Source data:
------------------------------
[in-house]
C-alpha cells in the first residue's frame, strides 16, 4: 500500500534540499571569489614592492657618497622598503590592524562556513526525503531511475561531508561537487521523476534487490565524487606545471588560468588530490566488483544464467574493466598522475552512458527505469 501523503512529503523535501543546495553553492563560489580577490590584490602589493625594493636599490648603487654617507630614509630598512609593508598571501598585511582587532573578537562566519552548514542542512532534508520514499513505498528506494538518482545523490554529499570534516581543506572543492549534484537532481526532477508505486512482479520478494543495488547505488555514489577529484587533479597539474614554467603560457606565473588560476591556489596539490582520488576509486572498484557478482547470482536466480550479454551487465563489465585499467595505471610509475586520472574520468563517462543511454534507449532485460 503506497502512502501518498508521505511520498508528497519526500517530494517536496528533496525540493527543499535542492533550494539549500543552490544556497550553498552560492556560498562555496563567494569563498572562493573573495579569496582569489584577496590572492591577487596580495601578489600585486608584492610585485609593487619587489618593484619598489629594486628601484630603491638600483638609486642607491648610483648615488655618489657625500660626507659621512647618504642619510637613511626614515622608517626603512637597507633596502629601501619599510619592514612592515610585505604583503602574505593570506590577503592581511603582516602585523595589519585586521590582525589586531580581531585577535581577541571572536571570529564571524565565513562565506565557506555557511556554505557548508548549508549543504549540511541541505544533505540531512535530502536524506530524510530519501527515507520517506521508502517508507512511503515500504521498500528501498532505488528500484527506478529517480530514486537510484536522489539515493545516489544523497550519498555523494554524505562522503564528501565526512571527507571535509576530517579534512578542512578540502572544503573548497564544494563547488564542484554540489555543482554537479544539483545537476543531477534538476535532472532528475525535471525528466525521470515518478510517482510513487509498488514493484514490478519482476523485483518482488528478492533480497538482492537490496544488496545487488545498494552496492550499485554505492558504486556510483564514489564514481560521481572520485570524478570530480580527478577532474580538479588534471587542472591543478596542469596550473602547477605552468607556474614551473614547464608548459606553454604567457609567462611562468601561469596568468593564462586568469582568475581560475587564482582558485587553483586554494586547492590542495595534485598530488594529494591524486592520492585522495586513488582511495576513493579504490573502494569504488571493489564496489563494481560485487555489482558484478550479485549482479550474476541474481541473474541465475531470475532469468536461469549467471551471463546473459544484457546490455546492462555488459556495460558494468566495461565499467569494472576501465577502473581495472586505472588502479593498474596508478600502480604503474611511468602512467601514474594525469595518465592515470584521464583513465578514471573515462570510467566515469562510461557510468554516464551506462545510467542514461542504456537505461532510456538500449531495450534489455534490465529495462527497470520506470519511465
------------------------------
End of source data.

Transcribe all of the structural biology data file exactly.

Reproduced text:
[in-house]
C-alpha cells in the first residue's frame, strides 16, 4: 500500500534540499571569489614592492657618497622598503590592524562556513526525503531511475561531508561537487521523476534487490565524487606545471588560468588530490566488483544464467574493466598522475552512458527505469 501523503512529503523535501543546495553553492563560489580577490590584490602589493625594493636599490648603487654617507630614509630598512609593508598571501598585511582587532573578537562566519552548514542542512532534508520514499513505498528506494538518482545523490554529499570534516581543506572543492549534484537532481526532477508505486512482479520478494543495488547505488555514489577529484587533479597539474614554467603560457606565473588560476591556489596539490582520488576509486572498484557478482547470482536466480550479454551487465563489465585499467595505471610509475586520472574520468563517462543511454534507449532485460 503506497502512502501518498508521505511520498508528497519526500517530494517536496528533496525540493527543499535542492533550494539549500543552490544556497550553498552560492556560498562555496563567494569563498572562493573573495579569496582569489584577496590572492591577487596580495601578489600585486608584492610585485609593487619587489618593484619598489629594486628601484630603491638600483638609486642607491648610483648615488655618489657625500660626507659621512647618504642619510637613511626614515622608517626603512637597507633596502629601501619599510619592514612592515610585505604583503602574505593570506590577503592581511603582516602585523595589519585586521590582525589586531580581531585577535581577541571572536571570529564571524565565513562565506565557506555557511556554505557548508548549508549543504549540511541541505544533505540531512535530502536524506530524510530519501527515507520517506521508502517508507512511503515500504521498500528501498532505488528500484527506478529517480530514486537510484536522489539515493545516489544523497550519498555523494554524505562522503564528501565526512571527507571535509576530517579534512578542512578540502572544503573548497564544494563547488564542484554540489555543482554537479544539483545537476543531477534538476535532472532528475525535471525528466525521470515518478510517482510513487509498488514493484514490478519482476523485483518482488528478492533480497538482492537490496544488496545487488545498494552496492550499485554505492558504486556510483564514489564514481560521481572520485570524478570530480580527478577532474580538479588534471587542472591543478596542469596550473602547477605552468607556474614551473614547464608548459606553454604567457609567462611562468601561469596568468593564462586568469582568475581560475587564482582558485587553483586554494586547492590542495595534485598530488594529494591524486592520492585522495586513488582511495576513493579504490573502494569504488571493489564496489563494481560485487555489482558484478550479485549482479550474476541474481541473474541465475531470475532469468536461469549467471551471463546473459544484457546490455546492462555488459556495460558494468566495461565499467569494472576501465577502473581495472586505472588502479593498474596508478600502480604503474611511468602512467601514474594525469595518465592515470584521464583513465578514471573515462570510467566515469562510461557510468554516464551506462545510467542514461542504456537505461532510456538500449531495450534489455534490465529495462527497470520506470519511465